Monday, 27 January 2014

TEXTILES AND ARTISTS AND ALSO LONDON

MUSEUM MONDAYS

BY ALEXANDRA JEFFERY

Alright friends, my Museum Monday post last week was mostly about you. Medieval treasure?  Meh. My post this week is mostly about me. This week's post is about textiles, artist designed TEXTILES! I know you are as excited as I am, just be calm. The Fashion and Textile Museum in London is opening a show on January 31 called Artist Textiles: Picasso to Warhol.

(Source)

The FTM website states: "the exhibition features examples of key European and American art movements: Fauvism, Cubism, Constructivism, Abstraction, Surrealism and Pop Art; as well as the work of leading fashion designers and manufacturers. Artist Textiles shows how ordinary people were once able to engage with modern art in a personal and intimate way through their clothing and home furnishings."

Headscarf designed by Marcel Vertes, c.1944 (source)




"Flower Ballet" designed by Salvador Dali, c. 1947 (source)

Headscarf by Marcel Vertes, c.1944 (source)

Now I love textile designs and I am particularly fond of  artist textiles. The website lists several artists that will be featured in the exhibit, they mention well-known artists like Picasso, Matisse, Dali, Chagall, Warhol, etc. But artists like Raol Dufy, Sonia Delaunay, Henry Moore and Barbara Hepworth will be in the exhibit as well. It looks like there is good representation between male and female artists, which I hope is true of the actual exhibit and not just the description because the 20th century has some very good female textile designers. For example Jacqueline Groag, Elsa Schiaparelli (she designed textiles too), Zandra Rhodes (also a fashion designer), and Shirley Craven.

"Circus" by John Rombola, c. 1956 (source)



As the website says "ordinary people were once able to engage with modern art"  What this exhibit calls to mind is the different ways in which textiles are used. In this instance as an artist's canvas. Artist textiles of the 20th century kind of make the extraordinary ordinary. Artist textiles convert the utilitarian purpose of textiles-covering the body or furniture-into something different. You get to upholster your couch in art and then lounge around on it on the weekends, or you get wear a dress with a Warhol design, wear a Matisse headscarf or a Dali neck-tie.


"Endless--Where?" Tie designed by Dali, c. 1940s (source)


Matisse scarf, c. 1947 (source)

If you are interested in 20th century textile design here are some books you might like to browse:

Twentieth Century Textiles by Francesca Galloway
The Victoria & Albert Museum's Textile Collection: British Textile Design from 1940 to the Present by Ngozi Ikoku
Textile Design: Artist's Textiles 1940-1976 by Geoffrey Rayner et al.
Twentieth-century Fabrics: European and American Designers and Manufactures by Doretta Davanzo Poli

They are all available in Robarts. If you just want to browse the textile design stacks just look in the NK8800ish section on the 12th floor.

And just because I like to share (and hyperlink) here are some of my favorite contemporary textile designers:

Heather Ross

Naomi Ito of Nani Iro

Liberty of London always produces great prints; the classics and the new season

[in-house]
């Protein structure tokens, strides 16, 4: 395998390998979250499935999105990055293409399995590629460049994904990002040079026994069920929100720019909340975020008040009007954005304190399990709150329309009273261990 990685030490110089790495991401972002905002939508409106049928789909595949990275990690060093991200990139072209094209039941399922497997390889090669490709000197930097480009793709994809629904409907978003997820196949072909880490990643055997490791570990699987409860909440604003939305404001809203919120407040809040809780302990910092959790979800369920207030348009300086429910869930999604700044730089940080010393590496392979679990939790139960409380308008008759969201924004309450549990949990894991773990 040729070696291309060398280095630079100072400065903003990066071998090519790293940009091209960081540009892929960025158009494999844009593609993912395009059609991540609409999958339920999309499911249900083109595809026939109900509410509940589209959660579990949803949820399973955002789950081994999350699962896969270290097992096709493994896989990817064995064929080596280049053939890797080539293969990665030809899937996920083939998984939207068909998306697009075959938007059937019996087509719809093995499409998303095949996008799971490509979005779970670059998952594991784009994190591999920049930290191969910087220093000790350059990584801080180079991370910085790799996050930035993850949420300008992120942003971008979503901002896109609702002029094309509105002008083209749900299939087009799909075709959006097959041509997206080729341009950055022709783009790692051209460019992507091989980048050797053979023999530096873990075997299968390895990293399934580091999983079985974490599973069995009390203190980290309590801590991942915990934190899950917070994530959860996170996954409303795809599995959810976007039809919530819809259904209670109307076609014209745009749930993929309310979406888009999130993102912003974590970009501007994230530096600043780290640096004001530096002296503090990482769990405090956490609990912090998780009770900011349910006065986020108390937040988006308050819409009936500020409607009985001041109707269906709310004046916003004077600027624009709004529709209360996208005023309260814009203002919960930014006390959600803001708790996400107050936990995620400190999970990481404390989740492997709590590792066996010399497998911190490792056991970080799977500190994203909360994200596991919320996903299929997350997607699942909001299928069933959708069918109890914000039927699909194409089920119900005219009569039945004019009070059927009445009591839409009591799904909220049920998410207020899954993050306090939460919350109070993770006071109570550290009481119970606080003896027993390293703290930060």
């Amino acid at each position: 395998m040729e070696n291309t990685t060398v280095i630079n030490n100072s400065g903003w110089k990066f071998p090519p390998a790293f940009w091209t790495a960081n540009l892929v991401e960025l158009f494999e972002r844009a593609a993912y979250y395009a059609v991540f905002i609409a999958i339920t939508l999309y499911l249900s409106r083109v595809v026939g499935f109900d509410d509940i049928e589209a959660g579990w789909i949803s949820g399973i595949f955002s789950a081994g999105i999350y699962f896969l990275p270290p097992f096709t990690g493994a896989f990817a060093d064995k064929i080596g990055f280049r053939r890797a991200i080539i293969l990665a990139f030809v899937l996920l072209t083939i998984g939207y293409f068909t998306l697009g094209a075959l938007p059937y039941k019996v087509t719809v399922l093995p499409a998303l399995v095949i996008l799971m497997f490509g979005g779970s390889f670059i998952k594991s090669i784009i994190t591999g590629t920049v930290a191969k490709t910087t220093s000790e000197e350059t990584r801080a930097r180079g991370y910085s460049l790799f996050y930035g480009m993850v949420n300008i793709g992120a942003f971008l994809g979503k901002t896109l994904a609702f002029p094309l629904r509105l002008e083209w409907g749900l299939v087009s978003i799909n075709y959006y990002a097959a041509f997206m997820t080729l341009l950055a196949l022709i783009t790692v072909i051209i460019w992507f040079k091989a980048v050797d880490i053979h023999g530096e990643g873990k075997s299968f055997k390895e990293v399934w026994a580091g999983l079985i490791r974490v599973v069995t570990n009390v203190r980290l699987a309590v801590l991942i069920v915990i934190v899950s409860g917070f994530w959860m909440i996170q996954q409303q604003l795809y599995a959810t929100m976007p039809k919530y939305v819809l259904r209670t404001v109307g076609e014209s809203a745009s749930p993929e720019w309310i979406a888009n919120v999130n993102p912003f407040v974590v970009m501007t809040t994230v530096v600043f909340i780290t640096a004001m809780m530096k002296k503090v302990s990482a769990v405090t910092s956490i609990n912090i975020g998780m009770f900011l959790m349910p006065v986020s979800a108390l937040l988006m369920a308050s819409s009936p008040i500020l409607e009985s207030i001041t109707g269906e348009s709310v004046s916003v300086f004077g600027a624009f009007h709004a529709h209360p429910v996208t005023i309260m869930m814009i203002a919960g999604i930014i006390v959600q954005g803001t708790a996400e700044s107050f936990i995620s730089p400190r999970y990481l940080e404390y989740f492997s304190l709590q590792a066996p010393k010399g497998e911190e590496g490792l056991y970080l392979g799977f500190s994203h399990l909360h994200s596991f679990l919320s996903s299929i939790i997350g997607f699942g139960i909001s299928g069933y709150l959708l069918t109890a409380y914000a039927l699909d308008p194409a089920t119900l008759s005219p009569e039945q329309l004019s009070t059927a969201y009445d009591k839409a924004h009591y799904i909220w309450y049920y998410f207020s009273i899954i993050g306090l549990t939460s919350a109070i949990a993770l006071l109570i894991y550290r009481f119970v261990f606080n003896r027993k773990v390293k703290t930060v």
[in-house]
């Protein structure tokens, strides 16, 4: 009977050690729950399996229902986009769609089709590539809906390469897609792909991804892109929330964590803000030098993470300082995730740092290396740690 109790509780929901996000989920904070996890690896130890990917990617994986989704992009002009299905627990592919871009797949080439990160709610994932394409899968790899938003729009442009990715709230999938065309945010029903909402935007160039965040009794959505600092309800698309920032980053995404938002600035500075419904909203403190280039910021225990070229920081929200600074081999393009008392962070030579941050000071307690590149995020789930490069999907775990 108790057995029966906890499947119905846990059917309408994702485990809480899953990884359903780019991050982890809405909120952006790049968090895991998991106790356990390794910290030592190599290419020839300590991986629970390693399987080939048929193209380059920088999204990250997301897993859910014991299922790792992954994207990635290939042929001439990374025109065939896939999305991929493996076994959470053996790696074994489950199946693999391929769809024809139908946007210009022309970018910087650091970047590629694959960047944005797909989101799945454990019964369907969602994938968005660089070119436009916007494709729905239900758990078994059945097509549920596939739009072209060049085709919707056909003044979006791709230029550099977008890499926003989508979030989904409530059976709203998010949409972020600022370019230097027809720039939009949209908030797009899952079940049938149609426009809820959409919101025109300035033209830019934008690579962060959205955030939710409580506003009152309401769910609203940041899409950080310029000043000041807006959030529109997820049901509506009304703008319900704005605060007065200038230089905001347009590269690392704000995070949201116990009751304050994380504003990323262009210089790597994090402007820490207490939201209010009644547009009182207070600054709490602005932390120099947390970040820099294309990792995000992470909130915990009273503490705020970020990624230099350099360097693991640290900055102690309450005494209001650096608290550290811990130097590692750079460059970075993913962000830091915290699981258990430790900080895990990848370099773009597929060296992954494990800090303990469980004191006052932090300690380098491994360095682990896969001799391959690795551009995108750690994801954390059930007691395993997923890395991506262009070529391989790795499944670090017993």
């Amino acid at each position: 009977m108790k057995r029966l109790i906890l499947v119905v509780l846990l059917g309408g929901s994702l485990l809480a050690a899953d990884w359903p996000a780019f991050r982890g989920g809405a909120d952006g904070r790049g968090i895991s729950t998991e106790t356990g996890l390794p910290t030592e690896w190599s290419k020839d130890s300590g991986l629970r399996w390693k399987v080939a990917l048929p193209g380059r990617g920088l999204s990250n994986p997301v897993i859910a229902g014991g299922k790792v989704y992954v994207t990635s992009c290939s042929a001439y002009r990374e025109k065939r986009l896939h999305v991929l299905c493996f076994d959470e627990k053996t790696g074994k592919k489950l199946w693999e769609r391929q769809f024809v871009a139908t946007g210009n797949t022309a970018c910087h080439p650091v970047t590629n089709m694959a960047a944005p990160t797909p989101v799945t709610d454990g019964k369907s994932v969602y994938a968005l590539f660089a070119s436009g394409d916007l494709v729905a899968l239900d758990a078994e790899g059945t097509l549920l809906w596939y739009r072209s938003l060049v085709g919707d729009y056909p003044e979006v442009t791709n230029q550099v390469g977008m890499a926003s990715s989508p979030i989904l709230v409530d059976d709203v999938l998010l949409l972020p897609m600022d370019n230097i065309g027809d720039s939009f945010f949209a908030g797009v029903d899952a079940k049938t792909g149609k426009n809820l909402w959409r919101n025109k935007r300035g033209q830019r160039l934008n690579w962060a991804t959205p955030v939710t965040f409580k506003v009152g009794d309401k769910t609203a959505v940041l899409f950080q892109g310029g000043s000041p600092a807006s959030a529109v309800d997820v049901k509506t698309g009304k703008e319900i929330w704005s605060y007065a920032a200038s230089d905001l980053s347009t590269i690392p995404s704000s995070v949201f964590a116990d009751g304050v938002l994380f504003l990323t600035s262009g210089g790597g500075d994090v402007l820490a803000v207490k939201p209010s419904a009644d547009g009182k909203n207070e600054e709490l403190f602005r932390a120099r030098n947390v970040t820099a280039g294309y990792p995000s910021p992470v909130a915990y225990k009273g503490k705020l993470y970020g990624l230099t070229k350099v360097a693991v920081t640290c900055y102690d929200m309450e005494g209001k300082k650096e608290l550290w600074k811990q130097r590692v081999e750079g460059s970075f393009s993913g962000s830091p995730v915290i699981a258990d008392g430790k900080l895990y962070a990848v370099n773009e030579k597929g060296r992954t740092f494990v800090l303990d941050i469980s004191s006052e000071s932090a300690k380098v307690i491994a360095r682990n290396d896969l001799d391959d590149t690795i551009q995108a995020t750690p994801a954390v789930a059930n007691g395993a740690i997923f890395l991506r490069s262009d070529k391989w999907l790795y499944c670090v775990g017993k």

And if you liked Brittney's post about Julia Child last week you might like that Jamie Oliver recently designed a line of prints for Liberty.

3 comments:

  1. Let me start with the end and...sigh! that Jamie Oliver - really? I mean, just because one claims to know how to cook does not entitle one to design (did Julia design any fabric? and let's just leave it here :). How inspiring is this post! I never thought of many of the artists you mentioned as textile designers so this opens a new perspective on the intersection between fashion and art...in the museum. I wonder if you can buy reproductions in the gift shop and then wear them :) Great post!

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  2. "Artist Textiles shows how ordinary people were once able to engage with modern art in a personal and intimate way through their clothing and home furnishings." This quote exemplifies a much nicer interpretation of the transition of "high art" into the everyday that we have been seeing more and more, rather than lamenting the demise of art into consumerist culture and the end of High Culture as we know it. Why does the fact that art is becoming more accessible, more personal for a wider range of people have to diminish its quality?
    I love the idea of using textiles as a medium to engage with art in a personal way in daily life. After all, are fashion and interior design not modes many of us use to express ourselves and maybe show off a little (or a lot) of our creative side? We may not be able to sport the latest haute couture ensemble from the runway, but that doesn't mean we can't all get a little artistic in our own daily lives. We have seen fashion designers make their way into museums and art galleries before (for example, the ROM's BIG Dior show-stopping dress), so who's to say artists can't make their mark in the textile world! Just goes to show how fabulously interdisciplinary arts and culture can be.

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  3. I really don't know the background to Jamie Oliver's line, but I do think it is rather amusing. Apparently he was inspired by working in his garden and worked with a team of designers to create the actual prints.

    Great comment Brittney! I appreciated your acknowledgement of the idea of High Culture being sullied by the everyday. I think that textiles like this open the floor for further creativity. Not only is the textile art, but it doesn't have to be stretched over a square frame it can be gathered up into pleats, or tucks, cuffs and button bands. What I'm trying to say that the way it's used furthers the creative process which began at the design of the textile.

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